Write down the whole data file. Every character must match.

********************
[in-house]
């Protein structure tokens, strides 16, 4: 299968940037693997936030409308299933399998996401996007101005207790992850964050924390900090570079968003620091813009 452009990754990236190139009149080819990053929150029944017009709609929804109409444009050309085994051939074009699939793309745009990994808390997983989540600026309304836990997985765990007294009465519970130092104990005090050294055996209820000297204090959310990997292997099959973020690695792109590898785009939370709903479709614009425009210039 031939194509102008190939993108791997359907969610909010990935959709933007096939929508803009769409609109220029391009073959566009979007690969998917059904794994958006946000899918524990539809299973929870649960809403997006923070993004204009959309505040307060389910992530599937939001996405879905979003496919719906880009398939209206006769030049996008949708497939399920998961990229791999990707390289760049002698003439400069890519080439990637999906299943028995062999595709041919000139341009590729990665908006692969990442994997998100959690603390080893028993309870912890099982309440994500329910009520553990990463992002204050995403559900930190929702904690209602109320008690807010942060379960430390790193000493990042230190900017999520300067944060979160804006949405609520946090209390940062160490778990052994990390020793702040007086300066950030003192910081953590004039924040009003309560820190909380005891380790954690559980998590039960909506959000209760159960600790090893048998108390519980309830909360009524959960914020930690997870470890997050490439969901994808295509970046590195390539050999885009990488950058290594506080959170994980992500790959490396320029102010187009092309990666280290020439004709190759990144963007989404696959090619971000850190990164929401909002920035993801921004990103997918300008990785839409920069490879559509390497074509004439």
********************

[in-house]
């Protein structure tokens, strides 16, 4: 299968940037693997936030409308299933399998996401996007101005207790992850964050924390900090570079968003620091813009 452009990754990236190139009149080819990053929150029944017009709609929804109409444009050309085994051939074009699939793309745009990994808390997983989540600026309304836990997985765990007294009465519970130092104990005090050294055996209820000297204090959310990997292997099959973020690695792109590898785009939370709903479709614009425009210039 031939194509102008190939993108791997359907969610909010990935959709933007096939929508803009769409609109220029391009073959566009979007690969998917059904794994958006946000899918524990539809299973929870649960809403997006923070993004204009959309505040307060389910992530599937939001996405879905979003496919719906880009398939209206006769030049996008949708497939399920998961990229791999990707390289760049002698003439400069890519080439990637999906299943028995062999595709041919000139341009590729990665908006692969990442994997998100959690603390080893028993309870912890099982309440994500329910009520553990990463992002204050995403559900930190929702904690209602109320008690807010942060379960430390790193000493990042230190900017999520300067944060979160804006949405609520946090209390940062160490778990052994990390020793702040007086300066950030003192910081953590004039924040009003309560820190909380005891380790954690559980998590039960909506959000209760159960600790090893048998108390519980309830909360009524959960914020930690997870470890997050490439969901994808295509970046590195390539050999885009990488950058290594506080959170994980992500790959490396320029102010187009092309990666280290020439004709190759990144963007989404696959090619971000850190990164929401909002920035993801921004990103997918300008990785839409920069490879559509390497074509004439």